Fund sales pummeled in August: IFIC

By Steven Lamb | September 5, 2007 | Last updated on September 5, 2007
3 min read

The mutual fund industry took a hit in August, as market volatility not only impaired returns, but also took a bite out of sales — a big bite. Based on a preliminary sample of reports from its members, IFIC estimates that the industry as a whole slipped into net redemptions, with investors pulling out between $1.3 billion and $1.8 billion.

Not surprisingly, money market funds bore the brunt of the exodus, as concerns over the liquidity of non-bank asset backed commercial paper spooked the market. The finance industry quickly stepped in to provide liquidity, buying back affected assets from their money market funds, but apparently that was not enough to calm investors.

“The issues surrounding asset-backed commercial paper rippled through different sectors of the economy,” said Pat Dunwoody, vice-president of member services and communications with IFIC. “As such, it was not unexpected that some investors would leave money market funds.”

Total industry assets under management are projected to have declined by 1.05%, to between $693.6 million and $698.6 billion, from July’s total of $703.4 billion.

TD Asset Management was hit particularly hard, with net redemptions totalling $543 million for long-term funds and money markets — money markets alone accounted for $457 million in outflows.

National Bank Group, which announced a massive buy-back of ABCP, announced total outflows of $446 million, $360 million of which was from money market funds.

CIBC Asset Management saw combined net outflows of $354 million, with $193 million coming out of long term funds, and $161 million out of money markets.

Not everyone was losing assets, though. Scotia Securities posted combined net sales of $113 million, propped up by $137 million in new long-term money.

Franklin Templeton Investments also posted positive sales, totalling $61 million, including $30 million in new money market investment.

AIM Trimark Investments also managed to move $38 million in money markets, but was hit by $137 million in long-term fund redemptions.

RBC Asset Management announced net long-term fund sales of $51 million for the month, applauding personal investors who “stayed the course with their investments in mutual funds.” RBC’s money market offerings saw an exodus of $115 million, however, putting the bank’s overall fund sales tally in the red to the tune of $64 million.

“Money market redemptions were primarily in non-personal accounts and the flows into money market funds were modestly positive for personal investors,” RBC explained in a press release.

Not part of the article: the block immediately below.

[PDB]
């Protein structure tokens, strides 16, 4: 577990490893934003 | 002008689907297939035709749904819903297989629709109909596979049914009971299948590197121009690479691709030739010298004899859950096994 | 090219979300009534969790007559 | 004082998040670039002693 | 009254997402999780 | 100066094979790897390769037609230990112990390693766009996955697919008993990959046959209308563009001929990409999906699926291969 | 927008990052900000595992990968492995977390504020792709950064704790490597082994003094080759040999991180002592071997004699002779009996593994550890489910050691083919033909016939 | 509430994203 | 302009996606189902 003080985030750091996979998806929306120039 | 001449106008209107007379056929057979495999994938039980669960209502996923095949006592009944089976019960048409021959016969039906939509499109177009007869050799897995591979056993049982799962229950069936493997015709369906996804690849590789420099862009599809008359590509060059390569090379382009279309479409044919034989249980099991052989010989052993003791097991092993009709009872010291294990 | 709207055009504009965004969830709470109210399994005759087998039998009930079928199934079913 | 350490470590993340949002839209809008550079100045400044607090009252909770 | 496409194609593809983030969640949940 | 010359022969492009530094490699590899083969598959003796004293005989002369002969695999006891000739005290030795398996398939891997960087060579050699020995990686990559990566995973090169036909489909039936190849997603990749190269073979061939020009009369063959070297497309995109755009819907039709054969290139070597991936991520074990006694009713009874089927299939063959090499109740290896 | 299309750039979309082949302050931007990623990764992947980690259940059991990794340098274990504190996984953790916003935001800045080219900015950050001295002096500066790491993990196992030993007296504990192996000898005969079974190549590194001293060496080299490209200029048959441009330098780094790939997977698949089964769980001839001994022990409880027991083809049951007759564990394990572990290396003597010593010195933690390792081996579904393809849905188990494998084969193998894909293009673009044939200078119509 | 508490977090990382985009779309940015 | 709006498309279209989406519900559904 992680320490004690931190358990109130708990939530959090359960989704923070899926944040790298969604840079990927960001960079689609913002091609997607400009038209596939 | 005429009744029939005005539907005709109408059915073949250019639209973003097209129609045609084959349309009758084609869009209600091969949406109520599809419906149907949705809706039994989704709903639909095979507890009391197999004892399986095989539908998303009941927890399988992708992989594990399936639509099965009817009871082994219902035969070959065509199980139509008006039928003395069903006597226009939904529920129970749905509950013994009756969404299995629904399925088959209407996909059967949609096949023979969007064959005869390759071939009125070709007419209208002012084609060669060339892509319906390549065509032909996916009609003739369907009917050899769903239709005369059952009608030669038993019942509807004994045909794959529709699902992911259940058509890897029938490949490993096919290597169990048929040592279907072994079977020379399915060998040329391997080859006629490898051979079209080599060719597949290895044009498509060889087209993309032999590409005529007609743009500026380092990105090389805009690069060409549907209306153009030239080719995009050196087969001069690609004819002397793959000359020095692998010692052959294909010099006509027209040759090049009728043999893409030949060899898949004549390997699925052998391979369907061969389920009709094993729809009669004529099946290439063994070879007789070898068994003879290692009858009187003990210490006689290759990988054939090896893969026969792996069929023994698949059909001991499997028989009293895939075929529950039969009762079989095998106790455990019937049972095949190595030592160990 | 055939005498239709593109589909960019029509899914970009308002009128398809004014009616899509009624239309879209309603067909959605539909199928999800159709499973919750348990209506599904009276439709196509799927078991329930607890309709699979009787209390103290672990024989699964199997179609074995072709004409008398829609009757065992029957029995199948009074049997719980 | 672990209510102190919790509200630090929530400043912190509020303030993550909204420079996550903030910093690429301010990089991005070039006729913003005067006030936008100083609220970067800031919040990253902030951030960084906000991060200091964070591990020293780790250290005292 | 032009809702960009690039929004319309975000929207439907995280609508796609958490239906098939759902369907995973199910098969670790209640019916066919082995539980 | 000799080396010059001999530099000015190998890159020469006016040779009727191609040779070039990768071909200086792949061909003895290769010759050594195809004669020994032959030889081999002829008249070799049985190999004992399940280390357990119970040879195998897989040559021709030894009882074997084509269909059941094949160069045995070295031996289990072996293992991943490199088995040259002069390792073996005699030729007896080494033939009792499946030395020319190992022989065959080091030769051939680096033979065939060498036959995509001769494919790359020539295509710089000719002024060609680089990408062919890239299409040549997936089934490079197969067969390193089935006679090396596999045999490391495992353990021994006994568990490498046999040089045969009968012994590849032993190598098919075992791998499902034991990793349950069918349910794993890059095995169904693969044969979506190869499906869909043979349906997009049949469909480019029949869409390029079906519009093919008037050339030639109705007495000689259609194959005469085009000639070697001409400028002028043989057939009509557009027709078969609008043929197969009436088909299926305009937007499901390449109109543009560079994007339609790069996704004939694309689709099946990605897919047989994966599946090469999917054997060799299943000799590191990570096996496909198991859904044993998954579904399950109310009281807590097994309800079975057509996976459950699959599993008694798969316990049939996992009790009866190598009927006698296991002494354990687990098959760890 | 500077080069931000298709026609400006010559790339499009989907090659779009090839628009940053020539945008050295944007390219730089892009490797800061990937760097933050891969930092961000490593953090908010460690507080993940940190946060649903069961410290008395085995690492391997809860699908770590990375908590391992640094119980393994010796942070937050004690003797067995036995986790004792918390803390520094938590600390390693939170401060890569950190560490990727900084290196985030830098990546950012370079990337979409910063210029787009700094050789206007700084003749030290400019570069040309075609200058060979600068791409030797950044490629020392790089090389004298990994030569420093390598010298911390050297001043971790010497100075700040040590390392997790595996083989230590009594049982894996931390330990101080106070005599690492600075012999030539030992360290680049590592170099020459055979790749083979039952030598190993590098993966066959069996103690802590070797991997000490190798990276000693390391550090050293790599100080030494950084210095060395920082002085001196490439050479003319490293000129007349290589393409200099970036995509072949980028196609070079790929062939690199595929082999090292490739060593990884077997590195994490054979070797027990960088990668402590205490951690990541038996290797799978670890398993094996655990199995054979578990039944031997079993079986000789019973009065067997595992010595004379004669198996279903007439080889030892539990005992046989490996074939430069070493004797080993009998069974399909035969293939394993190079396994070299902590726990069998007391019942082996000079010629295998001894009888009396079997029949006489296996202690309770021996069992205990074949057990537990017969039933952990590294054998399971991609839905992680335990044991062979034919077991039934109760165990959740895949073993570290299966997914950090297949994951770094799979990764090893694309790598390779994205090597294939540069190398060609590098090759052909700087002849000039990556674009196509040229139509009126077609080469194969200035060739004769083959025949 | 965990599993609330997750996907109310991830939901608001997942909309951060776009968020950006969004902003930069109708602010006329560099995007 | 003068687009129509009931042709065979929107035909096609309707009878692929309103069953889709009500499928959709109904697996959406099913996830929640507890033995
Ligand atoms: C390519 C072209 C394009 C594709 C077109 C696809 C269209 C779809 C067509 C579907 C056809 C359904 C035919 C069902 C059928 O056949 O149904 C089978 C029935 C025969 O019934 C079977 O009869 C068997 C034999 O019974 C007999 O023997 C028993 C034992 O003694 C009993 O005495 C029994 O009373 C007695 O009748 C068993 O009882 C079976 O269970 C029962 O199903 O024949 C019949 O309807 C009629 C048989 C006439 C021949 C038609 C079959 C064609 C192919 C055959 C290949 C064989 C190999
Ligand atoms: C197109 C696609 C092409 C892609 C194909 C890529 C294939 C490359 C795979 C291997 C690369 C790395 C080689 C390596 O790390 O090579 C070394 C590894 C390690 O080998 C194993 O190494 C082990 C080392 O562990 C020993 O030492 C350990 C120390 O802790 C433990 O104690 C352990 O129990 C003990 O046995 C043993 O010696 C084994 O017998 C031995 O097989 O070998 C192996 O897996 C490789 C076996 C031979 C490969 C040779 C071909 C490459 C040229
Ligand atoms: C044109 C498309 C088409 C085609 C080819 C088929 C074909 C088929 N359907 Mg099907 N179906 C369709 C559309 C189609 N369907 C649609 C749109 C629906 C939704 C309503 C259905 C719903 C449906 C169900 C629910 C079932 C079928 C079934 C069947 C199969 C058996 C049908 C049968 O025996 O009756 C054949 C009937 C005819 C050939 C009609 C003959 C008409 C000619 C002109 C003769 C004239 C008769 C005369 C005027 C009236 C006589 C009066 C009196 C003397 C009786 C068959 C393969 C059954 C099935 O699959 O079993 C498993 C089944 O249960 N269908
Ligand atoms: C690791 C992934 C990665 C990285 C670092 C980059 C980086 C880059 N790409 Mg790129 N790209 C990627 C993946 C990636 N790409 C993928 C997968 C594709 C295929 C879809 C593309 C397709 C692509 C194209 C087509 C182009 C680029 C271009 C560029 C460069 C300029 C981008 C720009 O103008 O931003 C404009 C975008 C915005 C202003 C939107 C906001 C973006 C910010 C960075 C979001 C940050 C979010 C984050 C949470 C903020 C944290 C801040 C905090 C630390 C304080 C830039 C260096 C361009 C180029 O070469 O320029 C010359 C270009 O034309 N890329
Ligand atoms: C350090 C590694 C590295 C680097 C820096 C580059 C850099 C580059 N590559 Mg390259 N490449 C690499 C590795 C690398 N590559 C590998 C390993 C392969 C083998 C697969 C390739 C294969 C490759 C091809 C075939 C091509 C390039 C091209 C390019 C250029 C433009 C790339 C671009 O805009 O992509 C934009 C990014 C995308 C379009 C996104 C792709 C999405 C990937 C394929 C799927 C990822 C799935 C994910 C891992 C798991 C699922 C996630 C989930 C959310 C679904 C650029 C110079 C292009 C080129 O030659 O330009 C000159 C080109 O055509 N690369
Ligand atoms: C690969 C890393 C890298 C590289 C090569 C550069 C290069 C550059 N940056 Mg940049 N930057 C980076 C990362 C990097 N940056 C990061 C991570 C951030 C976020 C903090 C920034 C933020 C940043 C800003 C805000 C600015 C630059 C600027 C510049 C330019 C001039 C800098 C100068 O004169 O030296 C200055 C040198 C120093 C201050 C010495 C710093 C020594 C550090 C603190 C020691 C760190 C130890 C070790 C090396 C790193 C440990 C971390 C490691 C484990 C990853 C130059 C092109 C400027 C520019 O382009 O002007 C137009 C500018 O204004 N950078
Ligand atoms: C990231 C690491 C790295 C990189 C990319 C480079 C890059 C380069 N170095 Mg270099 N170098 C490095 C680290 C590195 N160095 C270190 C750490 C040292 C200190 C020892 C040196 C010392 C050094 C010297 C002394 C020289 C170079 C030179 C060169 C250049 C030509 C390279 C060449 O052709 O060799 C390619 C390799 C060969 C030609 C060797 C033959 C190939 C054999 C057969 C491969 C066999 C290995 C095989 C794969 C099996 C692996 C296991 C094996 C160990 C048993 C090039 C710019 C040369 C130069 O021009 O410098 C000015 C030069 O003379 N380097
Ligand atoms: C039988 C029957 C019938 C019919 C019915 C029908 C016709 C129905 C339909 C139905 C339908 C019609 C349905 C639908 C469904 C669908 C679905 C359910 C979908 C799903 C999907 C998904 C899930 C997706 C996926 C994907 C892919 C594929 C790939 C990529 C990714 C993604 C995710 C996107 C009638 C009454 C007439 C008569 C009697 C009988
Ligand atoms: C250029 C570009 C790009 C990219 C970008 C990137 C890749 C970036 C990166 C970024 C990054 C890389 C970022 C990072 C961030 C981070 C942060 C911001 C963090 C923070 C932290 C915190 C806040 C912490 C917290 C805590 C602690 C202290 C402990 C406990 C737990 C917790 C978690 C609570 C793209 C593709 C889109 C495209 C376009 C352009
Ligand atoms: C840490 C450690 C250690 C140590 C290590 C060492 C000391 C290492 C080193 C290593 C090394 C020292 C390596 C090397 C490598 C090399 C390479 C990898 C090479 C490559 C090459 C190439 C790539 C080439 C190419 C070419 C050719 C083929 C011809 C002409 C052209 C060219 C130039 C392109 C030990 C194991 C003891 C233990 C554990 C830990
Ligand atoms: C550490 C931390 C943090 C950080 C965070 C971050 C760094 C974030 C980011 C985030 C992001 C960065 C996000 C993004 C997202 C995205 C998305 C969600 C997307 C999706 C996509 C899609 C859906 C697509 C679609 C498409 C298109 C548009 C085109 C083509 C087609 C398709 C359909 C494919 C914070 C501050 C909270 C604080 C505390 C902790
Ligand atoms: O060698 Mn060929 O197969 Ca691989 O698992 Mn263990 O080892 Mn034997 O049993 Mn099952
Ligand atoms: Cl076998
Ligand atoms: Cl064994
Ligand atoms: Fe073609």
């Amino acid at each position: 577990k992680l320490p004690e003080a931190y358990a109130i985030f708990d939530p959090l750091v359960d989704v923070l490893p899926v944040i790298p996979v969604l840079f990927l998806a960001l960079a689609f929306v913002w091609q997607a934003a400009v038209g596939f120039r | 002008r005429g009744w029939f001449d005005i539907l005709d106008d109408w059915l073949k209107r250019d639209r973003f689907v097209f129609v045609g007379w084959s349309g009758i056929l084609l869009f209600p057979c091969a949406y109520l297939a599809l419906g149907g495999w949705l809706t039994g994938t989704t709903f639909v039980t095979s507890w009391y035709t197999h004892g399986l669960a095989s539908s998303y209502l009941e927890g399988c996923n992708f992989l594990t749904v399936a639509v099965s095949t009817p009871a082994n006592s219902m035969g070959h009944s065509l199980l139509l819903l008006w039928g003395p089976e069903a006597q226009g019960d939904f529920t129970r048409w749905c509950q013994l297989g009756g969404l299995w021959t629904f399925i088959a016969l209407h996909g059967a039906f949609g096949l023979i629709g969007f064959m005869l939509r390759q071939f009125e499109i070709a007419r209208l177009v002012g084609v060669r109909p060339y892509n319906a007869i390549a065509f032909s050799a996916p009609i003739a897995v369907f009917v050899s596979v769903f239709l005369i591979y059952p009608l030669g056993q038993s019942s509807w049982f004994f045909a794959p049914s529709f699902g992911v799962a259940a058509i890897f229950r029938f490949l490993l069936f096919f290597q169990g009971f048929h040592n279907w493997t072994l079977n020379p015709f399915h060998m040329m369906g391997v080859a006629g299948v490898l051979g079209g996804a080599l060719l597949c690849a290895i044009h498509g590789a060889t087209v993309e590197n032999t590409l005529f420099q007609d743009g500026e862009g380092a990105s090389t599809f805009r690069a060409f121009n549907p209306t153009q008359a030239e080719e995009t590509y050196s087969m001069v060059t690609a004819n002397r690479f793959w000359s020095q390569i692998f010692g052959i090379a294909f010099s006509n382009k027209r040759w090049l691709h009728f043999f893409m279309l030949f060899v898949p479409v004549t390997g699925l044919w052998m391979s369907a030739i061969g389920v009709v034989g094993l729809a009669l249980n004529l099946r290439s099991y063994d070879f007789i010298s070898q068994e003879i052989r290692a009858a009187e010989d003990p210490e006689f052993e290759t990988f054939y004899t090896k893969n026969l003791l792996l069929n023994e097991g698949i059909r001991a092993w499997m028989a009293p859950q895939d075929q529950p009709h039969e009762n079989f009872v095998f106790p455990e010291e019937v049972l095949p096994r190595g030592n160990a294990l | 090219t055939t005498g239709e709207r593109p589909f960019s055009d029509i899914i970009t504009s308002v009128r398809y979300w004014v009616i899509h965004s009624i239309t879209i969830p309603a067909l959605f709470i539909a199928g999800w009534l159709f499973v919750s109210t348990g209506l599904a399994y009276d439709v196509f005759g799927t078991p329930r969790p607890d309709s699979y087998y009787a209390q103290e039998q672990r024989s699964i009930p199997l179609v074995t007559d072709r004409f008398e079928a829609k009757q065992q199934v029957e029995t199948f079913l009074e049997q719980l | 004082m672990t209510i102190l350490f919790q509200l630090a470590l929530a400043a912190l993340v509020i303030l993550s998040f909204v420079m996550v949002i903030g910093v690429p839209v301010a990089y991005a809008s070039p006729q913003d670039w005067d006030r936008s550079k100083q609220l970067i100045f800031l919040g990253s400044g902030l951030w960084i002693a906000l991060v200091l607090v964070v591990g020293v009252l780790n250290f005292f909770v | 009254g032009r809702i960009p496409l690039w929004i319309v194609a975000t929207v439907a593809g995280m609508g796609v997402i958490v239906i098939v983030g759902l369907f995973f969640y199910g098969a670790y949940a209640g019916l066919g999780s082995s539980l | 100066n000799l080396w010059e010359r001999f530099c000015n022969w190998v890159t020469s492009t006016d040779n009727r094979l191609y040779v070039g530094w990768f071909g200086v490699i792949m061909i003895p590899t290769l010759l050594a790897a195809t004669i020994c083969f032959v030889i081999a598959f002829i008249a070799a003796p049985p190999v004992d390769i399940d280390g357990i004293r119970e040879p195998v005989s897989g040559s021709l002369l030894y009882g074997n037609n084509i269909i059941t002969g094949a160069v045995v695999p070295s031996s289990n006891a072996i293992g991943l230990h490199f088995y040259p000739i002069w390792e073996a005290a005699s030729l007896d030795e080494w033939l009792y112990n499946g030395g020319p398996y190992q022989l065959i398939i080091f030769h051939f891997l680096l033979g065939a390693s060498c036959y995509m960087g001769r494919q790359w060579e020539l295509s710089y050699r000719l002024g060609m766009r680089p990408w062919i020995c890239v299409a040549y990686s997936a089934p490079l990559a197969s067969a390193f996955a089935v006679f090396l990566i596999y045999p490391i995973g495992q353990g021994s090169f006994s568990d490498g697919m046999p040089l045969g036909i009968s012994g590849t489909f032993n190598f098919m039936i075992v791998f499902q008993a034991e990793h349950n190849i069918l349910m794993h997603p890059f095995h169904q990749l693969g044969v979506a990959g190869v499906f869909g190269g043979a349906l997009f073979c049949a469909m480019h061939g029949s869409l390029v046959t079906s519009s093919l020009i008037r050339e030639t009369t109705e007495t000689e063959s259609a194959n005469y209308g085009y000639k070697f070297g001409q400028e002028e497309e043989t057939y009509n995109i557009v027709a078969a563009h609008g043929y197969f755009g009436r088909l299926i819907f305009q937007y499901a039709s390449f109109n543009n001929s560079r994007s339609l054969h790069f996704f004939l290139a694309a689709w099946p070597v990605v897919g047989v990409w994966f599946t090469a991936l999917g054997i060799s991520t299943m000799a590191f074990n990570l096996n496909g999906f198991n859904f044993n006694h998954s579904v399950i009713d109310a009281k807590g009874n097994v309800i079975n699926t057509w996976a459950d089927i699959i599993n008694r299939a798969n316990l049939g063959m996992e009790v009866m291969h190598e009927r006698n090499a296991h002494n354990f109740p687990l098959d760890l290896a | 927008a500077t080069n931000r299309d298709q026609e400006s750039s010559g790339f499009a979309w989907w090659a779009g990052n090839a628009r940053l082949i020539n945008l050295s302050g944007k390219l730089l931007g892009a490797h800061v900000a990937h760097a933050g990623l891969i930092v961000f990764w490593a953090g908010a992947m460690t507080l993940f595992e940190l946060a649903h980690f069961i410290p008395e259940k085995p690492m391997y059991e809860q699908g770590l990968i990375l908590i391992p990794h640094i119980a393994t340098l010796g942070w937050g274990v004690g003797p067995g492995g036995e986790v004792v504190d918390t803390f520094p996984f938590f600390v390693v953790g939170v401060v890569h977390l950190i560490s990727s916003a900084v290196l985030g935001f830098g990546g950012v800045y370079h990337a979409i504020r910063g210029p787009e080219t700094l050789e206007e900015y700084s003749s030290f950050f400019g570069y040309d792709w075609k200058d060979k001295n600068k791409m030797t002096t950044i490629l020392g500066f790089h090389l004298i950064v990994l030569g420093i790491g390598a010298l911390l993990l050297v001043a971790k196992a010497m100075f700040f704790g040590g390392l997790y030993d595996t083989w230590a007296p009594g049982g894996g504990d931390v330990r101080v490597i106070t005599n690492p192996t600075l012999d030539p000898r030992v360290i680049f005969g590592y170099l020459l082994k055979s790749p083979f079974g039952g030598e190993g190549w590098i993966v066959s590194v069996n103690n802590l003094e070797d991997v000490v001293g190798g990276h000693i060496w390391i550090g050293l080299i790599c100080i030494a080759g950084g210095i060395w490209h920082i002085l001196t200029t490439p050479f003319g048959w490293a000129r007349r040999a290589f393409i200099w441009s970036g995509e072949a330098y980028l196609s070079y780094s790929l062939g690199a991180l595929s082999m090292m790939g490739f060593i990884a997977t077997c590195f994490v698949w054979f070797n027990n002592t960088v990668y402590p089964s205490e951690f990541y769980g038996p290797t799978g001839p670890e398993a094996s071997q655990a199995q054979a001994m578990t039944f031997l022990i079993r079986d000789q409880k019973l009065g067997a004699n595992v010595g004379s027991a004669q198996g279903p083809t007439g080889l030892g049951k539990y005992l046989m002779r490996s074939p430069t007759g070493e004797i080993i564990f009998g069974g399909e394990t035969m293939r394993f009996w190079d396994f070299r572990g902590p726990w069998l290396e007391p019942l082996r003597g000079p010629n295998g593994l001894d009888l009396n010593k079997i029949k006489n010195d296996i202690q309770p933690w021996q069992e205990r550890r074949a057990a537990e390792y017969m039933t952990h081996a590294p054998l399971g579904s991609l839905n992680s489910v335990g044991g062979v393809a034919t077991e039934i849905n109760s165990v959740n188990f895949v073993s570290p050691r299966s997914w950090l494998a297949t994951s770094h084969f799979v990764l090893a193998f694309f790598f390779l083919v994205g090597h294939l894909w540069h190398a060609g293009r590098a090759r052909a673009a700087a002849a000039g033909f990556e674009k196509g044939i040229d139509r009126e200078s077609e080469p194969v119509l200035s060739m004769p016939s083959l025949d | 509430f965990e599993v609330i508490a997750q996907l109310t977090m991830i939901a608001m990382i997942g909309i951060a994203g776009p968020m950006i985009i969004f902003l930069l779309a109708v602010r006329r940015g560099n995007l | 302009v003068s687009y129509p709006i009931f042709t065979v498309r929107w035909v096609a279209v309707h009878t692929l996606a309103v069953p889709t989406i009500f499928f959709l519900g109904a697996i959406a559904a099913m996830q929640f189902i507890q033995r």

Over the past 12 months, RBC posted net sales of $7.3 billion, including $6.2 billion in long-term net sales and $1.1 billion in money market net sales. Total assets under management have risen by $12.2 billion or 18% over the same period.

CI Investments announced net sales of $59 million in its retail fund division, on gross sales of $595 million. Year-to-date, CI has posted net sales of $1.5 billion. As of August 31, CI’s mutual retail fund assets under management totaled $64.1 billion.

“We’re pleased that our retail fund sales continued to be positive in the face of the extreme volatility on financial markets in August,” said president Stephen A. MacPhail in a press release.

Mackenzie Financial announced net redemptions of $269.8 million, on gross sales of $566.3 million. Money market funds saw the greatest outflows, totaling $201.6 million, while long-term funds were hit by $68.2 million in redemptions.

Total assets under management were up 19% from August 2006, at $63.7 billion. Retail mutual funds accounted for $47.4 billion of that total, with institutional and sub-advised assets totaling almost $16.4 billion.

AGF Management reported net long-term fund sales of $37.3 million for the month, on gross sales of $366.7 million. Unlike many competitors, however, money market redemptions were relatively tame at $1.8 million, leaving overall fund sales in the black at $35.5 million.

“Our business remains strong through this volatile time in the markets,” said Blake C. Goldring, chairman and CEO of AGF Management Limited. “We appreciate the support from advisors and will continue working closely with them to help their clients achieve their long-term financial goals.”

AGF’s total mutual fund AUM hit $30.0 billion as at August 31, 2007.

Desjardins Group announced net sales of $68.6 million in August, bringing total net sales for the year to $1.6 billion, while total AUM has reached $12.1 billion.

Mavrix Fund Management reported net redemptions of $11.1 million on gross sales of $8.5 million in its mutual fund division.

Total AUM decreased by 5.43% in August to $681.4 million, with a year to date decrease of 0.73%. Total AUM has risen by 3.92% on a year-over-year basis, though.

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Steven Lamb